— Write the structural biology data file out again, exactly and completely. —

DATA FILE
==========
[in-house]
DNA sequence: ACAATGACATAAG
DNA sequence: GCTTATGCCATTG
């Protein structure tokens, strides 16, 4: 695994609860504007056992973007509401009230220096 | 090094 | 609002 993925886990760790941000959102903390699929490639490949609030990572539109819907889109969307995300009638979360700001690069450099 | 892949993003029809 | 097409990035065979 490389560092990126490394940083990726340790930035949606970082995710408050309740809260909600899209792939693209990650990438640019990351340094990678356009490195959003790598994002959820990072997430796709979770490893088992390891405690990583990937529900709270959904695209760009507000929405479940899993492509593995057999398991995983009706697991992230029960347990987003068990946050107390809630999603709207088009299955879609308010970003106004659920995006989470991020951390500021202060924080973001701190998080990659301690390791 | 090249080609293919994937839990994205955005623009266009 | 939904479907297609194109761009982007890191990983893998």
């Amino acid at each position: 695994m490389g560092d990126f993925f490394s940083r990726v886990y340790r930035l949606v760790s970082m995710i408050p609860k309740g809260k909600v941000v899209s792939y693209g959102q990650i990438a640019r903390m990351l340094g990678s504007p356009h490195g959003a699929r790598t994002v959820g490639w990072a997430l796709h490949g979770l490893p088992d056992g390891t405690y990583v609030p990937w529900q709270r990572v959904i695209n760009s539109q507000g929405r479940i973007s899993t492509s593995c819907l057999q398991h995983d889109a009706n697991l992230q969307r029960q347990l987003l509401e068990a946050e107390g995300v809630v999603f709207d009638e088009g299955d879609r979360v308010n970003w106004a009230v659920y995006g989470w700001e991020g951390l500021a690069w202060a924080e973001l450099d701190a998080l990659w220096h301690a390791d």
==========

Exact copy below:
[in-house]
DNA sequence: ACAATGACATAAG
DNA sequence: GCTTATGCCATTG
């Protein structure tokens, strides 16, 4: 695994609860504007056992973007509401009230220096 | 090094 | 609002 993925886990760790941000959102903390699929490639490949609030990572539109819907889109969307995300009638979360700001690069450099 | 892949993003029809 | 097409990035065979 490389560092990126490394940083990726340790930035949606970082995710408050309740809260909600899209792939693209990650990438640019990351340094990678356009490195959003790598994002959820990072997430796709979770490893088992390891405690990583990937529900709270959904695209760009507000929405479940899993492509593995057999398991995983009706697991992230029960347990987003068990946050107390809630999603709207088009299955879609308010970003106004659920995006989470991020951390500021202060924080973001701190998080990659301690390791 | 090249080609293919994937839990994205955005623009266009 | 939904479907297609194109761009982007890191990983893998």
């Amino acid at each position: 695994m490389g560092d990126f993925f490394s940083r990726v886990y340790r930035l949606v760790s970082m995710i408050p609860k309740g809260k909600v941000v899209s792939y693209g959102q990650i990438a640019r903390m990351l340094g990678s504007p356009h490195g959003a699929r790598t994002v959820g490639w990072a997430l796709h490949g979770l490893p088992d056992g390891t405690y990583v609030p990937w529900q709270r990572v959904i695209n760009s539109q507000g929405r479940i973007s899993t492509s593995c819907l057999q398991h995983d889109a009706n697991l992230q969307r029960q347990l987003l509401e068990a946050e107390g995300v809630v999603f709207d009638e088009g299955d879609r979360v308010n970003w106004a009230v659920y995006g989470w700001e991020g951390l500021a690069w202060a924080e973001l450099d701190a998080l990659w220096h301690a390791d």